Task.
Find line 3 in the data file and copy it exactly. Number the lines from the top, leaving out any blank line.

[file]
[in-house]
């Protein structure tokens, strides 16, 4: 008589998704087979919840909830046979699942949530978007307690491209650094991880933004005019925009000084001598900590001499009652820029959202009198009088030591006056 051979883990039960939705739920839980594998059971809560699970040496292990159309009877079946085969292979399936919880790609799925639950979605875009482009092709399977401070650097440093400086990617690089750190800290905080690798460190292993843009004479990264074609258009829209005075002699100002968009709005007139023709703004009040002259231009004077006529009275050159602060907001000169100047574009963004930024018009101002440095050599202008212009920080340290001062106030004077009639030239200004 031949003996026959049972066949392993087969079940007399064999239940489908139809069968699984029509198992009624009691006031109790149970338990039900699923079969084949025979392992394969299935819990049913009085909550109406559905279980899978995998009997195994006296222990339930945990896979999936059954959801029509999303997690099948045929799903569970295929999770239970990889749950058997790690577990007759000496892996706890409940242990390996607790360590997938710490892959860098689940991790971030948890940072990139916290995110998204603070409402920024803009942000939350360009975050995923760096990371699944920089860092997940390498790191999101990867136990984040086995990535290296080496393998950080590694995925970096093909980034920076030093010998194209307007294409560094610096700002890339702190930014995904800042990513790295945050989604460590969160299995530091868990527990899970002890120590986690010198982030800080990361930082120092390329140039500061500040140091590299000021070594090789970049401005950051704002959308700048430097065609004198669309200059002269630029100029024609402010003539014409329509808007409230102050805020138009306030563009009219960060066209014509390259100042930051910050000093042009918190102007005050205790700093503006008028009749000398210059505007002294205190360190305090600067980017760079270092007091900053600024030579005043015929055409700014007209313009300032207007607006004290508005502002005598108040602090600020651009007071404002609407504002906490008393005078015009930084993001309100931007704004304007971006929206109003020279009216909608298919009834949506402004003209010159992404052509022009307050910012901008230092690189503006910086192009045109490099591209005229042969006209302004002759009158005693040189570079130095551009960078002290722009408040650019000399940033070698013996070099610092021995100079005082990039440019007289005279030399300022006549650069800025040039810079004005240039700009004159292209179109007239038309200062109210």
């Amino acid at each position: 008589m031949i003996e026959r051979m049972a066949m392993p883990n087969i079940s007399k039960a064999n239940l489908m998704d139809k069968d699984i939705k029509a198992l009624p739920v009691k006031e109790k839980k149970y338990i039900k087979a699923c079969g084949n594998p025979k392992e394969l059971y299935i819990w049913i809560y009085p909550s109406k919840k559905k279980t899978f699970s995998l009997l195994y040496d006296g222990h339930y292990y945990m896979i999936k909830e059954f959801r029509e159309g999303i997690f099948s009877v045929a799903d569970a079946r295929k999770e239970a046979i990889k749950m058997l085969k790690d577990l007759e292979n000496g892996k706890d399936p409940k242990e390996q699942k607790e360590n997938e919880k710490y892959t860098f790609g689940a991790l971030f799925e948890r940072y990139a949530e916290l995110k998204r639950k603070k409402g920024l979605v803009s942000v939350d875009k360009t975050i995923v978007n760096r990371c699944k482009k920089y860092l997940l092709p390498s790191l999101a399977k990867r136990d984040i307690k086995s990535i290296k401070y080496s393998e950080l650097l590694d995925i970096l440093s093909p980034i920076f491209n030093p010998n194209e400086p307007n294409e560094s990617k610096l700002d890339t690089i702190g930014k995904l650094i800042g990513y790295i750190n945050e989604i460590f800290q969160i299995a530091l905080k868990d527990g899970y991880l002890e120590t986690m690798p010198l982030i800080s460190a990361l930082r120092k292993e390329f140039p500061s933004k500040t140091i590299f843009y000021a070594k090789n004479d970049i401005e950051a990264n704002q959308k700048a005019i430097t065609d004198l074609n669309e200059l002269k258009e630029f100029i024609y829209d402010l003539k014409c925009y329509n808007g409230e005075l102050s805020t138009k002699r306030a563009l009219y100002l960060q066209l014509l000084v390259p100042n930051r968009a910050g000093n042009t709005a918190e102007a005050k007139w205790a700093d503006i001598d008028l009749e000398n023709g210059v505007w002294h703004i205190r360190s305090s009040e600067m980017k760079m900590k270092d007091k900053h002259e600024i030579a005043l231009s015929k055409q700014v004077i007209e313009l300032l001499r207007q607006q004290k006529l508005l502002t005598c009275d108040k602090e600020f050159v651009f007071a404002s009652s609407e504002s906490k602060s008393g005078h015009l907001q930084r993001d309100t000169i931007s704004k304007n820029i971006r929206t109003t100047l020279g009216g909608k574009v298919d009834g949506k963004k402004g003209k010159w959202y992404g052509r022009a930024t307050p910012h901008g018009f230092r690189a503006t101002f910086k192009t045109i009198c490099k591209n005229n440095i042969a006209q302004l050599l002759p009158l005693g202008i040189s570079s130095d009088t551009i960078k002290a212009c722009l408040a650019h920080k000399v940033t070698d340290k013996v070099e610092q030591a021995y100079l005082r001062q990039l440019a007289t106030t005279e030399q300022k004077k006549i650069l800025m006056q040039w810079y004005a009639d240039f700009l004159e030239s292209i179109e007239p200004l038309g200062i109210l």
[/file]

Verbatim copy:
């Amino acid at each position: 008589m031949i003996e026959r051979m049972a066949m392993p883990n087969i079940s007399k039960a064999n239940l489908m998704d139809k069968d699984i939705k029509a198992l009624p739920v009691k006031e109790k839980k149970y338990i039900k087979a699923c079969g084949n594998p025979k392992e394969l059971y299935i819990w049913i809560y009085p909550s109406k919840k559905k279980t899978f699970s995998l009997l195994y040496d006296g222990h339930y292990y945990m896979i999936k909830e059954f959801r029509e159309g999303i997690f099948s009877v045929a799903d569970a079946r295929k999770e239970a046979i990889k749950m058997l085969k790690d577990l007759e292979n000496g892996k706890d399936p409940k242990e390996q699942k607790e360590n997938e919880k710490y892959t860098f790609g689940a991790l971030f799925e948890r940072y990139a949530e916290l995110k998204r639950k603070k409402g920024l979605v803009s942000v939350d875009k360009t975050i995923v978007n760096r990371c699944k482009k920089y860092l997940l092709p390498s790191l999101a399977k990867r136990d984040i307690k086995s990535i290296k401070y080496s393998e950080l650097l590694d995925i970096l440093s093909p980034i920076f491209n030093p010998n194209e400086p307007n294409e560094s990617k610096l700002d890339t690089i702190g930014k995904l650094i800042g990513y790295i750190n945050e989604i460590f800290q969160i299995a530091l905080k868990d527990g899970y991880l002890e120590t986690m690798p010198l982030i800080s460190a990361l930082r120092k292993e390329f140039p500061s933004k500040t140091i590299f843009y000021a070594k090789n004479d970049i401005e950051a990264n704002q959308k700048a005019i430097t065609d004198l074609n669309e200059l002269k258009e630029f100029i024609y829209d402010l003539k014409c925009y329509n808007g409230e005075l102050s805020t138009k002699r306030a563009l009219y100002l960060q066209l014509l000084v390259p100042n930051r968009a910050g000093n042009t709005a918190e102007a005050k007139w205790a700093d503006i001598d008028l009749e000398n023709g210059v505007w002294h703004i205190r360190s305090s009040e600067m980017k760079m900590k270092d007091k900053h002259e600024i030579a005043l231009s015929k055409q700014v004077i007209e313009l300032l001499r207007q607006q004290k006529l508005l502002t005598c009275d108040k602090e600020f050159v651009f007071a404002s009652s609407e504002s906490k602060s008393g005078h015009l907001q930084r993001d309100t000169i931007s704004k304007n820029i971006r929206t109003t100047l020279g009216g909608k574009v298919d009834g949506k963004k402004g003209k010159w959202y992404g052509r022009a930024t307050p910012h901008g018009f230092r690189a503006t101002f910086k192009t045109i009198c490099k591209n005229n440095i042969a006209q302004l050599l002759p009158l005693g202008i040189s570079s130095d009088t551009i960078k002290a212009c722009l408040a650019h920080k000399v940033t070698d340290k013996v070099e610092q030591a021995y100079l005082r001062q990039l440019a007289t106030t005279e030399q300022k004077k006549i650069l800025m006056q040039w810079y004005a009639d240039f700009l004159e030239s292209i179109e007239p200004l038309g200062i109210l």